Conciseness in writing is a virtue appreciated by anyone whose inbox is clogged with bloated messages. But how does an employee deal with an e-mail response from a boss that is so short it can’t be interpreted—or with not receiving a reply to an e-mail at all?
Many employees labor over carefully worded messages to their managers only to receive a cryptic one-word response. Experts say this can occur for a number of reasons. Some managers deliberately use silence to force employees to solve the situation on their own. Others may simply not know the answer or may choose to withhold it.
Many times, the reason for silence or terseness is due to poor writing. If an employee has sent an e-mail with a vague or misleading subject line, managers may ignore the message simply because they are in a hurry, experts say. The boss may likewise skip a message that has kept an unchanged subject line long after that topic has been dealt with.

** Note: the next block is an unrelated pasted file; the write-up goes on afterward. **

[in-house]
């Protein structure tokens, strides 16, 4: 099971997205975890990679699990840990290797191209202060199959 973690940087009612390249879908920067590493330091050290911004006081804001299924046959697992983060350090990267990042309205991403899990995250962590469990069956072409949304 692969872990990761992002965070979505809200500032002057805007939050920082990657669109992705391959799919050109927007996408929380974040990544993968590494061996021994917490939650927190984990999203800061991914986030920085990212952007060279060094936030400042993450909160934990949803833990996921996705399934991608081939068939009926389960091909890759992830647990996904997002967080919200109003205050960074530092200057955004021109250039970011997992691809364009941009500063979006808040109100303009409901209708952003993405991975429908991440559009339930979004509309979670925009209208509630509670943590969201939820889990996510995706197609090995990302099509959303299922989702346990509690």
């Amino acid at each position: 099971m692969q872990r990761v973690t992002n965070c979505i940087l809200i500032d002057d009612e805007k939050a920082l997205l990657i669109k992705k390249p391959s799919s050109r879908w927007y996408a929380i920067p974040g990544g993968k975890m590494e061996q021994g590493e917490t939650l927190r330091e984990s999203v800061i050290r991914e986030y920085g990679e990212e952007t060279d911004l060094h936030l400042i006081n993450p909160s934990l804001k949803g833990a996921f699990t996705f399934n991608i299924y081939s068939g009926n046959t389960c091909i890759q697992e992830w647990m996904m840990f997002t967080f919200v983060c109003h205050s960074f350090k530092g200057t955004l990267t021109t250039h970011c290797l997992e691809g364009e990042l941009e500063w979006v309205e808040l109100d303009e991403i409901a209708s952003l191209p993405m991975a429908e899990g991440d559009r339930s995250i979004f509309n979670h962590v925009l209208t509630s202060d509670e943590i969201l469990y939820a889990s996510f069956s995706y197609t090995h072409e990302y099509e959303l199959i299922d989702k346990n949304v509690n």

Wordy e-mails that take too long to get to the point are another reason managers may avoid responding to an e-mail. The author may be trying to sound polite with wordy phrasing such as “I was just wondering if it isn’t too much trouble that perhaps maybe you could…” However, such long-winded requests are often simply ignored. Long, dense paragraphs are yet another turnoff.
Communication style is a big reason e-mails can be misinterpreted. A boss may send a one-word response to an employee’s well-worded request thinking it conveys approval. However, the employee who has spent the time to craft the e-mail may feel dismissed when receiving such a response.
Many say the answer to these dilemmas is to be aware of individual communication styles—or to forget the e-mail entirely and talk in person.
Discussion Questions for Your Classroom
- What characterizes a well-written subject line?
- Why is it important to compose an e-mail to look attractive and readable on the screen?
- What are some elements of document design you can use to make e-mails more readable?
We’d love to hear your e-mail experiences!
Source: Shellenbarger, S. (2014, March 12). When the boss’s reply seems cryptic. The Wall Street Journal, D1.